I paint both the humorous and serious. A lot of my paintings stem from images in my childhood geared around an accident I had where I was electrocuted and died behind the couch—literally! Plus, my entire family is now dead. Mom, dad, brother and sister. This definitely has had a dramatic impact on how I view life and look for meaning.
I like to use symbols in my work that have mythological or spiritual connotations. I paint because I have to. It’s one of my connections to a feeling of higher purpose. To me, my paintings always seem much better when I get out of the way and just let them happen.
My paintings deal with the illusion that IS the physical world. The master illusionist. The grand illusion that we are separate and that physical life is all there is. Life is 98% intangible. Most of who we are as human beings is intangible. We cannot see, taste, touch or even hear a thought. The spirit or soul of being human is intangible. It is most of who we are. When we die, this spirit leaves the body behind. Who we are is gone, and life is viewed as a fleeting dream. Yet we are led to believe that the material world is real and the ethereal world is somehow less than real—or perhaps imagination.
My work deals with the wake-up call we all receive at some point in life—some not until death—that life is mostly nonphysical. That we cannot get anything or keep anything in life. All we take with us is what we give. I want to give hope. Hope that there is something so much more than all we’ve been taught to grasp for—ie: Money. Beauty. Physical gratification in the form of food and luxury. The typical symbols of status. The seven deadly “sins” funny enough.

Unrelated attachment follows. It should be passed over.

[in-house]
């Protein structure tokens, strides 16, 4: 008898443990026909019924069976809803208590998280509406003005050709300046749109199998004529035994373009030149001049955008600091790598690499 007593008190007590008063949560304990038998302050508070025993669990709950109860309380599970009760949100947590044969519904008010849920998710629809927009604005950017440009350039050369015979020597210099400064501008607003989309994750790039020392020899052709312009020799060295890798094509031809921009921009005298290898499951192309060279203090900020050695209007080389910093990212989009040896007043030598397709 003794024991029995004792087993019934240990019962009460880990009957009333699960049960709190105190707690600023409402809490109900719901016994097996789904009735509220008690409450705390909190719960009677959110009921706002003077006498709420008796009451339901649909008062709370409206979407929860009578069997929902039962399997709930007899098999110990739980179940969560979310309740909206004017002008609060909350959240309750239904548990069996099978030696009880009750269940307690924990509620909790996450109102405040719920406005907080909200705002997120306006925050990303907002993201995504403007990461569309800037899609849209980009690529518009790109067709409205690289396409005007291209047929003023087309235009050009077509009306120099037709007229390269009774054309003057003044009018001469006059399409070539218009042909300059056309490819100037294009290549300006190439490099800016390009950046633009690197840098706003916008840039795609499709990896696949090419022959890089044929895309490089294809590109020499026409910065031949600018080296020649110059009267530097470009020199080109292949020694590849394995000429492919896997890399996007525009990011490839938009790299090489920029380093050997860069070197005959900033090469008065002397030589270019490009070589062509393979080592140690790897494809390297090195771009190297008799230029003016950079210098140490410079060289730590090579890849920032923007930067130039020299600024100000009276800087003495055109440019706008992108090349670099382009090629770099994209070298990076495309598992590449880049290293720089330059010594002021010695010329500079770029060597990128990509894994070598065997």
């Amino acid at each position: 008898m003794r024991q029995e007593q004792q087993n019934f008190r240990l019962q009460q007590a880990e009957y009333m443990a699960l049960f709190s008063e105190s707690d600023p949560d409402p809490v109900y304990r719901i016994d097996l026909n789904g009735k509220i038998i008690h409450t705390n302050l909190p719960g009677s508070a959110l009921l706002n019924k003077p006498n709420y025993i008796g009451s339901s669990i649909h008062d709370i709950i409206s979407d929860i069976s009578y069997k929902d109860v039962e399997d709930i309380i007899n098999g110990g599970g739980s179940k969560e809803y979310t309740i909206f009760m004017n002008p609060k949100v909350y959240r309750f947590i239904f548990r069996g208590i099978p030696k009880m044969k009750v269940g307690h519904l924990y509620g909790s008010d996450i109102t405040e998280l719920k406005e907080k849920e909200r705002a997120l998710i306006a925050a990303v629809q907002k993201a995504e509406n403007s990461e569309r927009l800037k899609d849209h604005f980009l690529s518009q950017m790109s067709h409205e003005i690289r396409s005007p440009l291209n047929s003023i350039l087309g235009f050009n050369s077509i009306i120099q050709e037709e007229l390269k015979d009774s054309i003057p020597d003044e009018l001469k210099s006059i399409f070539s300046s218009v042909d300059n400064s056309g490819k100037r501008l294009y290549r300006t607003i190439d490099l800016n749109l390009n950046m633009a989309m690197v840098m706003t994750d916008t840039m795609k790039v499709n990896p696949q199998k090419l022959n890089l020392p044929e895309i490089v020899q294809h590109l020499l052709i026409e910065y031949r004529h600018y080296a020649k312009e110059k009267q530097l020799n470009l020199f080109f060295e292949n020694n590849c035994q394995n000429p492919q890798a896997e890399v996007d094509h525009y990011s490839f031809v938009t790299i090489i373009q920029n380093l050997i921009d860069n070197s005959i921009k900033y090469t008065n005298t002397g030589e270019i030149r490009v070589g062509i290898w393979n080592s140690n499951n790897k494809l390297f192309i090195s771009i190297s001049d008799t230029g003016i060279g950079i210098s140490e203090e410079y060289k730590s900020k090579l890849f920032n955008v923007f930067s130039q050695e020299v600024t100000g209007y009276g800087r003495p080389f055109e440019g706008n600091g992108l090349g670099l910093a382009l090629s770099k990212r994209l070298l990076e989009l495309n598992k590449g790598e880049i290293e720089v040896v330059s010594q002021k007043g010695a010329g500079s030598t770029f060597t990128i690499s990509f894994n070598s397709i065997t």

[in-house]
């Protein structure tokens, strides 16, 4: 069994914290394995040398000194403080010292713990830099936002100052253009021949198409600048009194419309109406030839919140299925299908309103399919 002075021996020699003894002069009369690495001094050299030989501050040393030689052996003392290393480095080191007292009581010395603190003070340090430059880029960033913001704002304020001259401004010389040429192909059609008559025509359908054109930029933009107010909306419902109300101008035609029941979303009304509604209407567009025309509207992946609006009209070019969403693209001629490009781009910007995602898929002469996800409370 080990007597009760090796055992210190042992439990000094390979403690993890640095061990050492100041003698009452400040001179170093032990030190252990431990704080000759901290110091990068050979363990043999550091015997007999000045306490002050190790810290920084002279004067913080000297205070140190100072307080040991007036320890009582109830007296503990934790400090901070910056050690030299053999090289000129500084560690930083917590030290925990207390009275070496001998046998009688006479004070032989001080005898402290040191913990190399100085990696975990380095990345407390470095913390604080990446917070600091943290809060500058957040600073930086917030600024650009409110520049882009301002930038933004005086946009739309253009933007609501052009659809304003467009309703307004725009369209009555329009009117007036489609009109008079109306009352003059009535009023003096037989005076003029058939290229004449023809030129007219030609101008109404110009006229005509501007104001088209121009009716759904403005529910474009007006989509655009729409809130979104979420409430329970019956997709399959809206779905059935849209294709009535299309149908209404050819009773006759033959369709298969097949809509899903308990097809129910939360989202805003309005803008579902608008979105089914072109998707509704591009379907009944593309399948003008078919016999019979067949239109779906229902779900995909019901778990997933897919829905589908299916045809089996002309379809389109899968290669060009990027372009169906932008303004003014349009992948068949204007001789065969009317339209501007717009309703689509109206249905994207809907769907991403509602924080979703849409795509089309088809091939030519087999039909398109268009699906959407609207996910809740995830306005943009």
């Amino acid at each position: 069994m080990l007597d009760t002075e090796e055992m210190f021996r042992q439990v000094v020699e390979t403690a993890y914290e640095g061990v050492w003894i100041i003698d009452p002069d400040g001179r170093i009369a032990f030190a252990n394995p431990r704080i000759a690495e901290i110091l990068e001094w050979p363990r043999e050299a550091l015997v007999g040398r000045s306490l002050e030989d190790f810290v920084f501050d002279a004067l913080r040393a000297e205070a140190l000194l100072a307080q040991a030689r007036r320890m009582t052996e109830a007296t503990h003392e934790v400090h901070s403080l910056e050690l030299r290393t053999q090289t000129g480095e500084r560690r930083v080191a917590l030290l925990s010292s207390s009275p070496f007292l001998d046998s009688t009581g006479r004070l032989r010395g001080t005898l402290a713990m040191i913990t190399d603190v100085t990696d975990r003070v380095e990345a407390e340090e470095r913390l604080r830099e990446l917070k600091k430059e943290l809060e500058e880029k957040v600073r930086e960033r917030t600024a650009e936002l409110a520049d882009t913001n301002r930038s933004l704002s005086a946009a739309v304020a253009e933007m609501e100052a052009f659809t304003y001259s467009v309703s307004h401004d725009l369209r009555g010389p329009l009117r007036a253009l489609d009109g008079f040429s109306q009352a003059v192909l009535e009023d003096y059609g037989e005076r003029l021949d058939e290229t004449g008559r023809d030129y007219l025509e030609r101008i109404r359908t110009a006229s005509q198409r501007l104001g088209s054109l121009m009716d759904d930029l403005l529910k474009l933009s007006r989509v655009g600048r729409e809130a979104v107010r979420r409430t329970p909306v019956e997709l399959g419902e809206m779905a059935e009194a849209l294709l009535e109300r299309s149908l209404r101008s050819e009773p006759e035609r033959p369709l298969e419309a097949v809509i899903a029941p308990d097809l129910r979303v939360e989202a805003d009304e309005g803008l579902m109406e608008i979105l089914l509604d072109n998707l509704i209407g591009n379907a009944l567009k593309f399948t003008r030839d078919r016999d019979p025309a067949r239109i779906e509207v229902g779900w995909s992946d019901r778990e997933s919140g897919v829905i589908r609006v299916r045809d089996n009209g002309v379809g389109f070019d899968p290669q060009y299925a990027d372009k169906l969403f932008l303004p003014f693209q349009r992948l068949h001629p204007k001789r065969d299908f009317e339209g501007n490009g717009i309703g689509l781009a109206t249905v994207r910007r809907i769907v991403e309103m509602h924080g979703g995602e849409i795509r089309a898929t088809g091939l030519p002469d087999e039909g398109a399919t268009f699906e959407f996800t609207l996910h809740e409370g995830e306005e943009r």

I love the physical act of painting because of the challenge I have working to create the vision in my head—to manifest emotions and feelings through the use of color and iconic/symbolic images on the canvas. Life is symbolic. The symbols of life mean something different to each viewer. No two people view a canvas in exactly the same way. My vision is to try to capture my unique view—in all of its fleeting glory and message—and convey it in as direct and beautiful a manner as possible.